What to Expect When Expecting Rates to Rise
2021 saw financial markets that were defined by transitioning expectations. Pivotal inflection points included the Bank of Canada’s mid-year hawkish turn and the US Fed’s year-end drop of “transitory” when describing inflation. In response, interest rate volatility increased and credit spreads widened, as markets prepared for the eventual transition to less accommodative policies from central bankers. The resiliency of the economic recovery is expected to be put to test.
North American policy rates have now come off their effective lower bounds, however, we do not have clarity on how high rates need to be and how quickly they need to get there to tame inflation without completely short-circuiting the recovery. We are in a shifting regime from rate hike anticipation to appraisal. Last year was about anticipating the timing and pace of policy moves, whereas this year is likely to be driven by evaluating the effectiveness and progress towards central bankers’ objectives given such moves. The path forward has many variables to consider leading to a wide-range of potential outcomes.
For the first part of 2022, financial markets have focused on decades-high inflation and its implications on central bank policy. However, intensifying geopolitical tensions have added another layer of complexity to an already fragile backdrop. The Russian invasion of Ukraine is emboldening both downside risks to global growth and upside risks to inflation. The immediate financial response to the conflict has been a flight-to-quality, with equity and corporate bond valuations weakening. However, bond yields have subsequently moved higher.
At this point, the channel of transmission to North American markets from the conflict is a deterioration in sentiment, tightening financial conditions and higher oil prices, however, more clarity on the severity and longevity is required to assess the full-extent of the impact. The rapid rise in commodity prices comes at a time when consumers are already facing rising inflation, acting as a tax on consumption, as well as higher input costs on businesses placing further pressure on profit margins. This may lead to a modest drag on growth. The evolving backdrop leaves central bankers in a precarious situation as they seek to contain the strongest price pressures in decades without derailing the post-pandemic recovery. Broadly speaking, the wide range of potential outcomes only further justifies our consensus expectations for volatility to remain elevated in 2022.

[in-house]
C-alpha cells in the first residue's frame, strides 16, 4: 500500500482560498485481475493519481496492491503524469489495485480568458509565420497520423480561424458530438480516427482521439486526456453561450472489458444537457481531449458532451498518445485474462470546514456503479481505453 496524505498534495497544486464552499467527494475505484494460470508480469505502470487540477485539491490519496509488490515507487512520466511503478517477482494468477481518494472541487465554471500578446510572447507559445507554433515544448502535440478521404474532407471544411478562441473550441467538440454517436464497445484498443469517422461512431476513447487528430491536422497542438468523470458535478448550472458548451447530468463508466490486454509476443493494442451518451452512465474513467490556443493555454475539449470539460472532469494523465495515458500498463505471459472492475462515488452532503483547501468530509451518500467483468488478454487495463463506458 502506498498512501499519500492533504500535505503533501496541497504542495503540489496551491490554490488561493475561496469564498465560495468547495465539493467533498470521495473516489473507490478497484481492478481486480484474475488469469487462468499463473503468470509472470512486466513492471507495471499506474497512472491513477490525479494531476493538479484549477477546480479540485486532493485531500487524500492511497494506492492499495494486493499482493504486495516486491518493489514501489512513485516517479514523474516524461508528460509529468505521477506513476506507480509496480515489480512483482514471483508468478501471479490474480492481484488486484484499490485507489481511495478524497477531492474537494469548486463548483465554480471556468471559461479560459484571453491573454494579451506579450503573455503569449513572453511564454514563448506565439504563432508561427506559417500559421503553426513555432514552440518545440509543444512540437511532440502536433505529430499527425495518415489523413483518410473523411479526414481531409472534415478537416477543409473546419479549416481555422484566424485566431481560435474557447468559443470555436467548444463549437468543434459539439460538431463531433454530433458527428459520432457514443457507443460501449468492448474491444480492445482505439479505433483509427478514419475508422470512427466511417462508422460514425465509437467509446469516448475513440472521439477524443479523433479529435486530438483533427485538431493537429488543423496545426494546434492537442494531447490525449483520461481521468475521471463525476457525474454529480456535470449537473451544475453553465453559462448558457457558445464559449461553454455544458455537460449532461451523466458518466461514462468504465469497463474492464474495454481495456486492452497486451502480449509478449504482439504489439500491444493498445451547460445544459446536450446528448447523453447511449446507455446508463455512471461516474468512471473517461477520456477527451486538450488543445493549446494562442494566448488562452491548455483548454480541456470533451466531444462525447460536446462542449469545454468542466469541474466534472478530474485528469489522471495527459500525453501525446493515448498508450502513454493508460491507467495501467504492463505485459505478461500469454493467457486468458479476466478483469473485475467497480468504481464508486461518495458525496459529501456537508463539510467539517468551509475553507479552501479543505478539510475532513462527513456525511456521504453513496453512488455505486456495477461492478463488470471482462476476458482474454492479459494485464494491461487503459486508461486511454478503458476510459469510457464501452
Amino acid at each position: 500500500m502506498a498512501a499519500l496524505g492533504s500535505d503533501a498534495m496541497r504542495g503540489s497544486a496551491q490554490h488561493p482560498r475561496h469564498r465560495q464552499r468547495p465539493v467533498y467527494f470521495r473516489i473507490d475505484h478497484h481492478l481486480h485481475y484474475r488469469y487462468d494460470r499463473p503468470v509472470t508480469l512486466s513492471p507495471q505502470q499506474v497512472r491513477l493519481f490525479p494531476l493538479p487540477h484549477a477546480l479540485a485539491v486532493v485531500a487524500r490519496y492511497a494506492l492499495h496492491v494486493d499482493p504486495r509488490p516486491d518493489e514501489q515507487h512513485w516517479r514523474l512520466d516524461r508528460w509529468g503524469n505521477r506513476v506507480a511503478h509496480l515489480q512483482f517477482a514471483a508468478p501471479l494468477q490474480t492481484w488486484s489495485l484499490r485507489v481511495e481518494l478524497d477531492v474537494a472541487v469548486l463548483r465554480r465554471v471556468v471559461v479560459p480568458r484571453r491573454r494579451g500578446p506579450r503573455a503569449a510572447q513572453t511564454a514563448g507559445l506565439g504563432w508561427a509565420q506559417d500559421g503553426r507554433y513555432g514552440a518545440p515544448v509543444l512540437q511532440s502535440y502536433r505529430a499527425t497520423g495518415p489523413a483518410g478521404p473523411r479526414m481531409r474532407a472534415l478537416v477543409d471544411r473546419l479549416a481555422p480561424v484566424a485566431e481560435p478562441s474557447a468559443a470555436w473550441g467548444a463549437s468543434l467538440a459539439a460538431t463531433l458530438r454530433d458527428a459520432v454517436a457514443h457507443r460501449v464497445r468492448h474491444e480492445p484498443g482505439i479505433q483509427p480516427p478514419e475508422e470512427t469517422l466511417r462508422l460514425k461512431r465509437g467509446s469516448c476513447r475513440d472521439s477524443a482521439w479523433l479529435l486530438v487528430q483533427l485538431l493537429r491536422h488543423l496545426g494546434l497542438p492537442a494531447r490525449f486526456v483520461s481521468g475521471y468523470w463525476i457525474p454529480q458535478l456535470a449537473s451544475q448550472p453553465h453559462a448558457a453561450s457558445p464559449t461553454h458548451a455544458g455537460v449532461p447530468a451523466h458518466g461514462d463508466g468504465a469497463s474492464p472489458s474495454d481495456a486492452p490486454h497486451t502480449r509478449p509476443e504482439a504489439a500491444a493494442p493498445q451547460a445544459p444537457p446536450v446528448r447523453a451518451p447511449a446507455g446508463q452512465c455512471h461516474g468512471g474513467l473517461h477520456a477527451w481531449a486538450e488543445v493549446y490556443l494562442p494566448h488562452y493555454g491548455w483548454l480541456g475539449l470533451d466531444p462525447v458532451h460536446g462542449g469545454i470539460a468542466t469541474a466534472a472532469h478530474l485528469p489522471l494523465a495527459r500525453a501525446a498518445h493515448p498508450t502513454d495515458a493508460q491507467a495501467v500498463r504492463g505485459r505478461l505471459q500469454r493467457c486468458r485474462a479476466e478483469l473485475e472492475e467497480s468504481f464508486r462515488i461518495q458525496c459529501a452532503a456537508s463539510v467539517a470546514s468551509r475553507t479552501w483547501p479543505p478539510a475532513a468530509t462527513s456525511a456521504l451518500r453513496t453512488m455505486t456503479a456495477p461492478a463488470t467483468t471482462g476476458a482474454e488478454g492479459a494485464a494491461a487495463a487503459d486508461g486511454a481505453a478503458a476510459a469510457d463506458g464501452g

Ask the experts
Fiera Capital brings a diverse team of fixed income and private debt investment professionals as stewards of capital across multiple client segments. We have built a resilient, well-resourced, research-driven fixed income platform that has resulted in strong capabilities with varied sources of alpha-generation to develop client-focused solutions. Rates, curve, credit and liquidity are all sources of risk that provide our active managers with opportunities to exploit market dislocations.
We have asked our experts across fixed income, private credit and fixed income solutions teams to provide their insights and outlook on the market to investors amidst the uncertainty. We asked them the following questions:
- How has the current market volatility shaped your top-down market strategy?
- How are rising rates and declining growth expectations influencing the shape of the Canadian yield curve and are there sectors your strategy favours in this environment?
- As we consider the implications of the pandemic, inflation, geopolitical tensions and policy tightening, what do you believe will be the primary focus for financial markets over the next 12-months?
- Where are you finding value across corporate credit sectors?
- How has the pandemic and subsequent recovery affected investor demand for private credit?
- How has private debt origination been impacted by the pandemic and recovery?
- As inflation approaches record highs and central banks remove accommodative policies that have supported business, what are important characteristics the private credit team looks for in their portfolio of companies?
- How has the recent volatility in the market impacted the nature of the discussions on fixed income solutions that are being sought or discussed with clients?
- What advice would you give to investors as they construct fixed income solutions in the current environment?